1. Peeling the plastic off of something you just bought.
2. Sleeping with your pet.
1. Yale University’s Beinecke Rare Book and Manuscript Library – New Haven, Connecticut
Designer Steve Kuhl fulfills every boy’s fantasy with this insanely cool pirate ship bedroom. The six-year-old occupant from Minnesota chose between a space ship, race car, castle, and pirate ship. Most of us would probably agree, he made an excellent decision.
The main feature of the room is the incredible floating pirate ship. Kuhl used 2×12 ribs to construct the hull of the ship, covering them with layers of 1/2 inch plywood to act as the planking. A bomb-proof blend of plaster and epoxy with integrated coloring was used simulate an old ship’s hull.
But that’s not all. The room is also decked out with a rope bridge that connects the pirate ship to the top of a jail cell, and a rope suspended from the ship’s hull provides drop-in access to the closet. There’s also a completely hidden spiral slide, that lets you travel downstairs in a more adventurous way.
Nestled in Northeast India next to the Brahmaputra River sits Majuli Island, a giant sandbar that happens to be the largest river island on Earth, home to some 150,000 people. It is also the location of the 1,360 acre Molai Forest, one More than 30 years ago, a teenager named Jadav "Molai" Payeng began planting seeds along a barren sandbar near his birthplace in India’s Assam region.
It was 1979 and floods had washed a great number of snakes onto the sandbar. When Payeng — then only 16 — found them, they had all died.
"The snakes died in the heat, without any tree cover. I sat down and wept over their lifeless forms," Payeng told the Times Of India.
"It was carnage. I alerted the forest department and asked them if they could grow trees there. They said nothing would grow there. Instead, they asked me to try growing bamboo. It was painful, but I did it. There was nobody to help me," he told the newspaper.
Now that once-barren sandbar is a sprawling 1,360 acre forest, home to several thousands of varieties of trees and an astounding diversity of wildlife — including birds, deer, apes, rhino, elephants and even tigers.
The forest, aptly called the "Molai woods" after its creator’s nickname, was single-handedly planted and cultivated by one man — Payeng, who is now 47.
According to the Asian Age, Payeng has dedicated his life to the upkeep and growth of the forest. Accepting a life of isolation, he started living alone on the sandbar as a teenager — spending his days tending the burgeoning plants.
Today, Payeng still lives in the forest. He shares a small hut with his wife and three children and makes a living selling cow and buffalo milk. According to the Assistant Conservator of Forests, Gunin Saikia, it is perhaps the world’s biggest forest in the middle of a river.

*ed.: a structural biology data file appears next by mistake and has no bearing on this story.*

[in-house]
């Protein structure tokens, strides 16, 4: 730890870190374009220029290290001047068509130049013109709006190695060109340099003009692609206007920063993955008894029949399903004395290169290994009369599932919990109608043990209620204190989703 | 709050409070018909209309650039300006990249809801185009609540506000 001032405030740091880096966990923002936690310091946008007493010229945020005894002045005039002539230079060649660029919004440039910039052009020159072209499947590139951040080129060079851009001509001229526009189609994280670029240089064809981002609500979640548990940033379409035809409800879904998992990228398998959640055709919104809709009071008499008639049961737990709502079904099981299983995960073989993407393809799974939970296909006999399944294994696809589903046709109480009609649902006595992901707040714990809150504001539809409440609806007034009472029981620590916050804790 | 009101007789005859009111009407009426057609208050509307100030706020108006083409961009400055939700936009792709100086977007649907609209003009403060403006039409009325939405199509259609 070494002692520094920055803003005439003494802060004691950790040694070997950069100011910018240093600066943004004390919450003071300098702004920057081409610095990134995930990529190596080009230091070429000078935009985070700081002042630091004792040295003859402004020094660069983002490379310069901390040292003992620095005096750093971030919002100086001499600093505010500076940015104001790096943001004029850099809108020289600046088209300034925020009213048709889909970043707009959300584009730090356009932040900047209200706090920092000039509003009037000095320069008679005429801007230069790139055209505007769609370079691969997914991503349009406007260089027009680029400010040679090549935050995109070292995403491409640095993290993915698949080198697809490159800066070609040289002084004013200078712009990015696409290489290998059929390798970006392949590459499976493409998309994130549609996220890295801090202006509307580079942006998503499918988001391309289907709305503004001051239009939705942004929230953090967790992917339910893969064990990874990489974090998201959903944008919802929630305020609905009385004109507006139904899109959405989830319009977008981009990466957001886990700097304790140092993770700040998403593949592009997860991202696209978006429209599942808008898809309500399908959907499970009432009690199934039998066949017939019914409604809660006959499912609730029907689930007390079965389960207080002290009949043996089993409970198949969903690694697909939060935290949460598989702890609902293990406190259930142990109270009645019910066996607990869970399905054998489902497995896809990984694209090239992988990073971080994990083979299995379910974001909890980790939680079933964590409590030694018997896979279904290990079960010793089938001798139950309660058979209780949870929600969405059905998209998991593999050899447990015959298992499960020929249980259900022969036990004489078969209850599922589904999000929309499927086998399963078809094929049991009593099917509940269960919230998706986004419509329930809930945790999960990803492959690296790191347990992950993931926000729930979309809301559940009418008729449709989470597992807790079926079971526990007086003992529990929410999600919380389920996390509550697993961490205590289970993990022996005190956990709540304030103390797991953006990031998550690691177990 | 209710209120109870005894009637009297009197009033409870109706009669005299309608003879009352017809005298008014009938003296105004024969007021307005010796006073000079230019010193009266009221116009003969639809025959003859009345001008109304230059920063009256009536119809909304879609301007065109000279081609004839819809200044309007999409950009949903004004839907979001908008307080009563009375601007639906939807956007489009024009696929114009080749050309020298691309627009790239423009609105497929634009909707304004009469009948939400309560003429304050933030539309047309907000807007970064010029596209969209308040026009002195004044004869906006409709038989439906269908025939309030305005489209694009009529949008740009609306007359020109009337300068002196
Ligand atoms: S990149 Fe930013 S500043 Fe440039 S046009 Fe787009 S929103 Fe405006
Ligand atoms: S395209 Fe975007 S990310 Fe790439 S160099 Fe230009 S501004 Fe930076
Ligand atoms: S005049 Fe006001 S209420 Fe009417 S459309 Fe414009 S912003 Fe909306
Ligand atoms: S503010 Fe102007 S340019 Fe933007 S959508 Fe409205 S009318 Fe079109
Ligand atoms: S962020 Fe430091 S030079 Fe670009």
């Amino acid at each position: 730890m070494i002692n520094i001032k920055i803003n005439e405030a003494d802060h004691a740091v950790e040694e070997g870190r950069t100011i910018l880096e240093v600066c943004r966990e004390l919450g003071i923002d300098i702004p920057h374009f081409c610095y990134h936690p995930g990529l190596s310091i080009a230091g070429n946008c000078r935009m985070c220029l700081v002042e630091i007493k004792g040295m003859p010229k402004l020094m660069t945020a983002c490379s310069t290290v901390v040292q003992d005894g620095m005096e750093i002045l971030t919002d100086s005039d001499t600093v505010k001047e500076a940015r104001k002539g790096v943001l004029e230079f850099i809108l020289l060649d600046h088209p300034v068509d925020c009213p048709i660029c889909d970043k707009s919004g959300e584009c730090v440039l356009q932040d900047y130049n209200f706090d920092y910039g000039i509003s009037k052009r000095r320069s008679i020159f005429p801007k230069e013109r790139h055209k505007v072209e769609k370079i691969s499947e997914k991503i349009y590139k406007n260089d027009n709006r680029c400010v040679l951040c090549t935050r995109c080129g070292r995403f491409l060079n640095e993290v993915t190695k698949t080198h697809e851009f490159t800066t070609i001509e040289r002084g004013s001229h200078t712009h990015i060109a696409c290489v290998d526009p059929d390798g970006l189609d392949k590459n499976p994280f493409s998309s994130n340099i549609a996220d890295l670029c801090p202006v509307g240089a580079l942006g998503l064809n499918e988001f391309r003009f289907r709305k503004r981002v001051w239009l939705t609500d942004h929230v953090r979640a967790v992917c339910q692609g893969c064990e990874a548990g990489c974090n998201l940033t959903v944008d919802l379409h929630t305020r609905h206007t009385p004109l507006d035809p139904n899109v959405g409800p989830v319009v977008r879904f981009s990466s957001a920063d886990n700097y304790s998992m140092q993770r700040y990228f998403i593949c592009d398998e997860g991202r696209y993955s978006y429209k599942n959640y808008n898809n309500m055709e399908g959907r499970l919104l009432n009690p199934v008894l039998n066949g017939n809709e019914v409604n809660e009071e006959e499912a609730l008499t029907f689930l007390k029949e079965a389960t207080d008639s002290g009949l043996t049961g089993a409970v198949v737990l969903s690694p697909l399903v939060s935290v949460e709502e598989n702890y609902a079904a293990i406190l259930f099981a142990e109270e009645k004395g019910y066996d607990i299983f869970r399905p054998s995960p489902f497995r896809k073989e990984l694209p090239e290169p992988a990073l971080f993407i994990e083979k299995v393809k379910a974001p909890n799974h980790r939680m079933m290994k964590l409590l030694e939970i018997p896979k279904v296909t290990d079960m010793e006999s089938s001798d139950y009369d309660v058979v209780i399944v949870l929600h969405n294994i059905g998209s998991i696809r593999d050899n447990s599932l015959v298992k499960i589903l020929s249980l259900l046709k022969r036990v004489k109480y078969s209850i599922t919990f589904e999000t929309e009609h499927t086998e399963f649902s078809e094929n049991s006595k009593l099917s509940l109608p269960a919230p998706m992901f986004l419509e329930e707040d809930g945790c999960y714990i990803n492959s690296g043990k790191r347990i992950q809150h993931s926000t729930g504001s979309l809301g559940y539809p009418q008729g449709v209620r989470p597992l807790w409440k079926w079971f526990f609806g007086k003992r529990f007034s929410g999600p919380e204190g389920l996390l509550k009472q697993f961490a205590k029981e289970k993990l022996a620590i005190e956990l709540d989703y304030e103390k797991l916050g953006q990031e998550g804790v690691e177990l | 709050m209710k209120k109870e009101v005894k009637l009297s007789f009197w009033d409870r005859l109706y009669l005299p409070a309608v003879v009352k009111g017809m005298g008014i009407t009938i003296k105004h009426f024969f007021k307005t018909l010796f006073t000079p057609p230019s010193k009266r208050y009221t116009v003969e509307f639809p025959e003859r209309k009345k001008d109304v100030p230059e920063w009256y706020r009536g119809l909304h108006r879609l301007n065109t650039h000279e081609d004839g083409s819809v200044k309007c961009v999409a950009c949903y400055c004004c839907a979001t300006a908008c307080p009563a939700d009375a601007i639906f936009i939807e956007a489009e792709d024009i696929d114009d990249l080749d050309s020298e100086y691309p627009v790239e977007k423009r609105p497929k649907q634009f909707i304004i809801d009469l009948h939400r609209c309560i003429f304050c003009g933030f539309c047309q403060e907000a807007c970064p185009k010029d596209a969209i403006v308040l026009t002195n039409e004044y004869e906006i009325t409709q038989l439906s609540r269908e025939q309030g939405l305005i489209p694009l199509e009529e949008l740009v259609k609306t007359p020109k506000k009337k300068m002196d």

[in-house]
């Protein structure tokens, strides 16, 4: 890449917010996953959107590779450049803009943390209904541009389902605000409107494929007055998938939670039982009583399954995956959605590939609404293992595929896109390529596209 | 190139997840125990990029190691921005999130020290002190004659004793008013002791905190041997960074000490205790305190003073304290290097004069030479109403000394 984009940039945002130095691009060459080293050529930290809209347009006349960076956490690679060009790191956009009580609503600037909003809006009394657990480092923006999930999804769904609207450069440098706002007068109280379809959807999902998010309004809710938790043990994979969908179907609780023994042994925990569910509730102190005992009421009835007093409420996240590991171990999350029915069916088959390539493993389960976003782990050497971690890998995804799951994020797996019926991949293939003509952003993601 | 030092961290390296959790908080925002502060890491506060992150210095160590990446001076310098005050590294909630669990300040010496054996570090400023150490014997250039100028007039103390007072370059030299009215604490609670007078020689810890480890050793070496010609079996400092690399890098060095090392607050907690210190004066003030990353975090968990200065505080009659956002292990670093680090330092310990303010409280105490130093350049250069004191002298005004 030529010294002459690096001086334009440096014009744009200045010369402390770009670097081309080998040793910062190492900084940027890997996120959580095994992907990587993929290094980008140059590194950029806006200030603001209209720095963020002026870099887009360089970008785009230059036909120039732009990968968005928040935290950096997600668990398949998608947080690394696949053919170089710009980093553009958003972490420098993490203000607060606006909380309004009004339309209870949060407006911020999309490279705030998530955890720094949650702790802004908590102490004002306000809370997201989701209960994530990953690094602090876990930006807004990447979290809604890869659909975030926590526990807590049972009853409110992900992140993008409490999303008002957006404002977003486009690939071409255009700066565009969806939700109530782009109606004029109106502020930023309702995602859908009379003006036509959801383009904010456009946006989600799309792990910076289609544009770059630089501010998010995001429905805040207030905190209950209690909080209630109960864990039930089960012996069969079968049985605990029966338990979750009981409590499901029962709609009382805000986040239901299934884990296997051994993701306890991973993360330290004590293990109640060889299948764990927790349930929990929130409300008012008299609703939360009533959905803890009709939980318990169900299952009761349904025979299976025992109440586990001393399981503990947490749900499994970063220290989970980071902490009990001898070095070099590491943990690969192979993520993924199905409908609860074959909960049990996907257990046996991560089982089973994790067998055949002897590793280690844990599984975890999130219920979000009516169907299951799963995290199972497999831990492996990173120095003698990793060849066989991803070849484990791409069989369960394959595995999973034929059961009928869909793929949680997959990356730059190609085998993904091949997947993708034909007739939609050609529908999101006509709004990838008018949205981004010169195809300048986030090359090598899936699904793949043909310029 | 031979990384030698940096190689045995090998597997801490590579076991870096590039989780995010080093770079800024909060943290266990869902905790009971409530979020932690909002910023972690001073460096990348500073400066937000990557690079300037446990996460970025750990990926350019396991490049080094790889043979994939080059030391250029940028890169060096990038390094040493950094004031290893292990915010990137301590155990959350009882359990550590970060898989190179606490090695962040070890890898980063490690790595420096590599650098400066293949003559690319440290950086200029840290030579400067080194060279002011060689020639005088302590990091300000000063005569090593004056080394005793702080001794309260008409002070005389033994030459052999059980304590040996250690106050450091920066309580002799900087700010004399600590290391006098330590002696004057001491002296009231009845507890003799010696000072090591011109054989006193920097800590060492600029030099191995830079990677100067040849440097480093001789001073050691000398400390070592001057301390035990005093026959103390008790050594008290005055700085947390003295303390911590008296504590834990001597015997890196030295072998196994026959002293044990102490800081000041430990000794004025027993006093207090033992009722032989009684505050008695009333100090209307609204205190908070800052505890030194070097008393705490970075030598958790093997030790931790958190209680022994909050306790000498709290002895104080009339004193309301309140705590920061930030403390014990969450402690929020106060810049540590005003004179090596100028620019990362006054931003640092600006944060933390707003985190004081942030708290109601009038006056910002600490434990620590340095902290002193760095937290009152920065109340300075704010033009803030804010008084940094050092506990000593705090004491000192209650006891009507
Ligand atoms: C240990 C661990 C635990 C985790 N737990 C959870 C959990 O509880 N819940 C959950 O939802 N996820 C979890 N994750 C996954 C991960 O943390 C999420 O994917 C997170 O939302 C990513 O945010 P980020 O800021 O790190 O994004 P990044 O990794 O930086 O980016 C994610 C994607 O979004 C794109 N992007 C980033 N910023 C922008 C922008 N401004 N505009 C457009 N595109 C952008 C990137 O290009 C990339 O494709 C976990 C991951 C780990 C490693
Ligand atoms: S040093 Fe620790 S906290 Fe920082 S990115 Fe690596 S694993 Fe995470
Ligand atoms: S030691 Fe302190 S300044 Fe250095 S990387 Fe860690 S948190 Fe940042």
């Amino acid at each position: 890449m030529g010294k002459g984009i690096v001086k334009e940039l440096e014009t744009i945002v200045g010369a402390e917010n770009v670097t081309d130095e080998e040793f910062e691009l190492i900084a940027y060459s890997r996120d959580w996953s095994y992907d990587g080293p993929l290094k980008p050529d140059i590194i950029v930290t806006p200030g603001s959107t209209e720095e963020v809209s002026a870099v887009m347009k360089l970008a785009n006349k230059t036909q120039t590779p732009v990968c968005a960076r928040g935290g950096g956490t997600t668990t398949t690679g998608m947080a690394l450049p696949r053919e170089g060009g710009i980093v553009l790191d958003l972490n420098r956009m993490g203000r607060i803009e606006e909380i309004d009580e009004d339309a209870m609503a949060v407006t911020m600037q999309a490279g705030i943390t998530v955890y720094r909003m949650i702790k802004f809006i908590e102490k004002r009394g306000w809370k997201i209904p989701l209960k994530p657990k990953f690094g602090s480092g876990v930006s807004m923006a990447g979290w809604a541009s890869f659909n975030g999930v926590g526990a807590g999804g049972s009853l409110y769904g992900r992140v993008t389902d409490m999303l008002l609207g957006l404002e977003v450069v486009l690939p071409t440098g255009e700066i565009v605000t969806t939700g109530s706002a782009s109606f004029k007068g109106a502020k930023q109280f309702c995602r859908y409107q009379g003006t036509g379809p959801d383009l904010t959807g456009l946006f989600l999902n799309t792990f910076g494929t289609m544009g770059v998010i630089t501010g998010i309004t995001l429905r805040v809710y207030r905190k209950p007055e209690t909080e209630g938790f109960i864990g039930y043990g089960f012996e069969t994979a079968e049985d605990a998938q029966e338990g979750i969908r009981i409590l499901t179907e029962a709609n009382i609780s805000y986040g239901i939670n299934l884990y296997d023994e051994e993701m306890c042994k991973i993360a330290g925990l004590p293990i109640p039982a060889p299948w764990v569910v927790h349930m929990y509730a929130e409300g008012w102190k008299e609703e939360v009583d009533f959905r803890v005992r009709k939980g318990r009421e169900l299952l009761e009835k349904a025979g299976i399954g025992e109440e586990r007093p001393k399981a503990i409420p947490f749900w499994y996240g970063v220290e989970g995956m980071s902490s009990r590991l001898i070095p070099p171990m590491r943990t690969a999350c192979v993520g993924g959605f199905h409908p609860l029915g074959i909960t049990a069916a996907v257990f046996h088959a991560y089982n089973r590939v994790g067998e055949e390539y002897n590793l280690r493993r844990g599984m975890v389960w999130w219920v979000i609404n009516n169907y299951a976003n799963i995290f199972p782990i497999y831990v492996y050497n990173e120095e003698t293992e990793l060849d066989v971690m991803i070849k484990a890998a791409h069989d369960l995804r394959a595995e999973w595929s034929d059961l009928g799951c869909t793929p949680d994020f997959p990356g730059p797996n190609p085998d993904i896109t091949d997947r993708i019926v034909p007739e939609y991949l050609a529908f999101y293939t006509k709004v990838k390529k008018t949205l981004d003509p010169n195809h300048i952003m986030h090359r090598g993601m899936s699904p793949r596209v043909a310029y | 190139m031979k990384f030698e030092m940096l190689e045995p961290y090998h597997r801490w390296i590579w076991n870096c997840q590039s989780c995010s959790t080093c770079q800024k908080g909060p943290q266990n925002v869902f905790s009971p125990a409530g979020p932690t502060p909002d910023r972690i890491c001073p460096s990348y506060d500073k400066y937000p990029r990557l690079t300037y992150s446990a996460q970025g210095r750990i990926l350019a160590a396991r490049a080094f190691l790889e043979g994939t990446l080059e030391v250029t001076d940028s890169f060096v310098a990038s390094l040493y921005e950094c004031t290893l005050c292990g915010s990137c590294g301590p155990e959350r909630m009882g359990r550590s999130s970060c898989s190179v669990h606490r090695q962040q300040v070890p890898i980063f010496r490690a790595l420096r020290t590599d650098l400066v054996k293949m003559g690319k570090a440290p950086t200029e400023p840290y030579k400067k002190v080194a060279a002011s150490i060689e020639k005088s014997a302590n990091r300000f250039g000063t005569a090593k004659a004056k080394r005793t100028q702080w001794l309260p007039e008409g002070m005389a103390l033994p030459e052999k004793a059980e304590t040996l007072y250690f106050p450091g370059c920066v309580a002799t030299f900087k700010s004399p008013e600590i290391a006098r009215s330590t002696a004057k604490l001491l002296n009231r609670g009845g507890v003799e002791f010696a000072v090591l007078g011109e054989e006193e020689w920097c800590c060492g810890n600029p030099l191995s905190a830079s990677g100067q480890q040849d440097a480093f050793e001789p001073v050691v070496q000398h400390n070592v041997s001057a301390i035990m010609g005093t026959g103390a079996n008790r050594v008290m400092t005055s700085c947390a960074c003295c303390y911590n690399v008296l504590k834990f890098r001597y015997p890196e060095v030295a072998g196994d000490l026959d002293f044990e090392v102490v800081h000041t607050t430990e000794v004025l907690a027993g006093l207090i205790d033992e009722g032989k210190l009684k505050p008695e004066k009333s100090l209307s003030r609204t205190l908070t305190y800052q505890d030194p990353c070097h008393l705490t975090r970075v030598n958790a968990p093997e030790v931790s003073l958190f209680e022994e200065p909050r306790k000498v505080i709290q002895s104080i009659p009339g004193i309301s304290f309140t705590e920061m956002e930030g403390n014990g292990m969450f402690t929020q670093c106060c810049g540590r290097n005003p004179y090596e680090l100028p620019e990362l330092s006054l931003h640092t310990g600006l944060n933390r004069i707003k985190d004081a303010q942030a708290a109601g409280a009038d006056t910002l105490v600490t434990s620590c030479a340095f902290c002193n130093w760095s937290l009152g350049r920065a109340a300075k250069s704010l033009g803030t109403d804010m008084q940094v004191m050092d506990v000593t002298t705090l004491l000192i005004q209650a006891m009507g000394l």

Filmmaker William Douglas McMaster recently wrote and directed this beautiful documentary short titledForest Man from the perspective of Payeng’s friend, photographer Jitu Kalita.
If you have ever been to a graduation, you know how boring and monotonous these snoozefests can be. The Kanazawa’s College of Art in Japan, however, is doing it right by letting all their students dress up in cosplay. If I’m going to be sitting in a chair for 4 hours, waiting for my name to be called, I want to be sitting next to a fucking Pikachu, Sailor Moon and some dude dressed as a damn cello!
They say every dark cloud has a silver lining and these lamps will light your room up with proof. The imitation clouds produce the effect of a thunderstorm without having to actually deal with the crummy weather.
Called simply “The Cloud” by its creators over at the , the interactive lamp and speaker system recreate the sounds and sights of a thundercloud while you stay dry. Using motion detectors, the cloud detects your presence and creates a special light show based on your movement. You can also sync the speakers with Bluetooth to enjoy some tunes while you watch.
The Cloud features alternate nightlight and music reactive modes. It is created using felted hypoallergenic fiberfill formed into a sponge casing.
This may just be the greatest find on Etsy, ever. Seller iamknight is selling a custom made Snorlax bed for $288. It comes with the arms and legs already filled with cotton, and the head and body deflated for easier shipping. All you have to do is buy your own cotton, stuff it, zip it up, and voilà–your very own Snorlax.
For those of you unfamiliar with the character, Snorlax is a huge Pokémon known for sleeping all the time. How appropriate to have him in bed-form!
Star Trek superfan Line Rainville has taken her love for the original, 1960s science fiction series to a whole other level. The 51-year-old Canadian spent $30,000 to transform multiple rooms in her house to replicate the Starship Enterprise as a tribute to her favorite TV show from her childhood.